The initial encounter of a microbial pathogen with the host often involves the recognition of host receptors by different kinds of bacterial adhesive organelles called pill, fimbriae, fibrillae or afimbrial adhesins. The development of over 26 of these architecturally diverse adhesive organelles in various Gram-negative pathogens depends on periplasmic chaperones that are comprised of two immunoglobulin-like domains. All of the chaperones possess a highly conserved sheet in domain 1 and a conserved interdomain hydrogen-bonding network. Chaperone-subunit complex formation depends on the anchoring of the carboxylate group of the subunit into the conserved crevice of the chaperone cleft and the subsequent positioning of the COOH terminus of subunits along the exposed edge of the conserved sheet of the chaperone. We discovered that the chaperones can be divided into two distinct subfamilies based upon conserved structural differences that occur in the conserved sheet. Interestingly, a subdivision of the chaperones based upon whether they assemble rod-like pill or non-pilus organelles that have an atypical morphology defines the same two subgroups. The molecular dissection of the two chaperone subfamilies and the adhesive fibers that they assemble has advanced our understanding of the development of virulence-associated organelles in pathogenic bacteria.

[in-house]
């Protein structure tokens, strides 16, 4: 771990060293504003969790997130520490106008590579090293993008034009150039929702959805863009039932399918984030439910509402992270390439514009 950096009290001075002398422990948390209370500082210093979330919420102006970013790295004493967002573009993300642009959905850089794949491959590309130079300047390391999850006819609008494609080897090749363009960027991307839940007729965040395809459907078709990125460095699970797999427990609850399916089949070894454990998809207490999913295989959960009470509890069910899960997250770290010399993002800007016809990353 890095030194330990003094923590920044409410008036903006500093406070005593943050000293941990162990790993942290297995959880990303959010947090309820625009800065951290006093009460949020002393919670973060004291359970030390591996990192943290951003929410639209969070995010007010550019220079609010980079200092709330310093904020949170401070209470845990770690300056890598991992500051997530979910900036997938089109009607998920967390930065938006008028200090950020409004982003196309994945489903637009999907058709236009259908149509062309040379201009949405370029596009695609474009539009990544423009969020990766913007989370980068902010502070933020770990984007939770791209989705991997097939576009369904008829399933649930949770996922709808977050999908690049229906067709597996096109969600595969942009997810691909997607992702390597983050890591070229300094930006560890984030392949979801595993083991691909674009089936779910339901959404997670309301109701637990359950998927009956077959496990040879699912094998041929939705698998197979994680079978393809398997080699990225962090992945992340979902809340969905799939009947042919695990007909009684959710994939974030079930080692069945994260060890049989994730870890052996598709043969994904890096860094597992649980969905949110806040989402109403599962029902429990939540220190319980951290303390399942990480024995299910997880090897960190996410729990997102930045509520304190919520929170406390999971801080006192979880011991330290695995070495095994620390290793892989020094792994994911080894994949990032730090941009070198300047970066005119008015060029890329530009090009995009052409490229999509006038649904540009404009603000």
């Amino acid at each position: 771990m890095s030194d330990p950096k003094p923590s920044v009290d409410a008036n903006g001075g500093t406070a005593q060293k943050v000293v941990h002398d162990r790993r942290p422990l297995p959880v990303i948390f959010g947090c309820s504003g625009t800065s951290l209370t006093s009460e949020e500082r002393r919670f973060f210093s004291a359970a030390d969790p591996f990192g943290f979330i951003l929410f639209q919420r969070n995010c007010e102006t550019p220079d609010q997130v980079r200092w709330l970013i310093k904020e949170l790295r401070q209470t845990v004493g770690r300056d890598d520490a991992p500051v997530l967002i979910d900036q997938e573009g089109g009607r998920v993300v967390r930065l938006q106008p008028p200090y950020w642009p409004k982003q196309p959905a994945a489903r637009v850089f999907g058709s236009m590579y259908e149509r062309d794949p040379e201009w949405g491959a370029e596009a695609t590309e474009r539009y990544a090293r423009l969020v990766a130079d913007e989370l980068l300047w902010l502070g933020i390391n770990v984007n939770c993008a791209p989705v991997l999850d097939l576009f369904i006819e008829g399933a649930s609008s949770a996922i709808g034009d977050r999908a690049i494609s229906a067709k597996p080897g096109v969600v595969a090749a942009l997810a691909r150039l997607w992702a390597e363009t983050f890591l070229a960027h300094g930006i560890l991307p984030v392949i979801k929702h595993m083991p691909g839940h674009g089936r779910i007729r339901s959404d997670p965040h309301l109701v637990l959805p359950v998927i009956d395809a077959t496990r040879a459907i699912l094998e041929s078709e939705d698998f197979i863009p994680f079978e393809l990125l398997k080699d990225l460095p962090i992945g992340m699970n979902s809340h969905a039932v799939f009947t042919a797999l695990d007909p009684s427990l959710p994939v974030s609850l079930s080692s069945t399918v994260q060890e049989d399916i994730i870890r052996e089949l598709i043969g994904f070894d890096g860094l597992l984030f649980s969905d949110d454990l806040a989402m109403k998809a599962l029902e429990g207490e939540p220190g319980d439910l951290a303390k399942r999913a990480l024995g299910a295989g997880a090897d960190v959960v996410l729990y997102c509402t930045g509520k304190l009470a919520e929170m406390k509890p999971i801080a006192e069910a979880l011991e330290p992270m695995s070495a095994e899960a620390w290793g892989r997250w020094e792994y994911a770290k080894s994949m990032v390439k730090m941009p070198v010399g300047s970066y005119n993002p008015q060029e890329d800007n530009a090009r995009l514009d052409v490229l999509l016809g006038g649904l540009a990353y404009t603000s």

Original languageEnglish
Pages (from-to)3792-3805
Number of pages14
JournalEMBO Journal
Issue number15
StatePublished - Aug 1 1996


  • Immunoglobulin-like chaperones
  • Pathogenesis
  • Virulence-associated pili
  • X-ray crystallography


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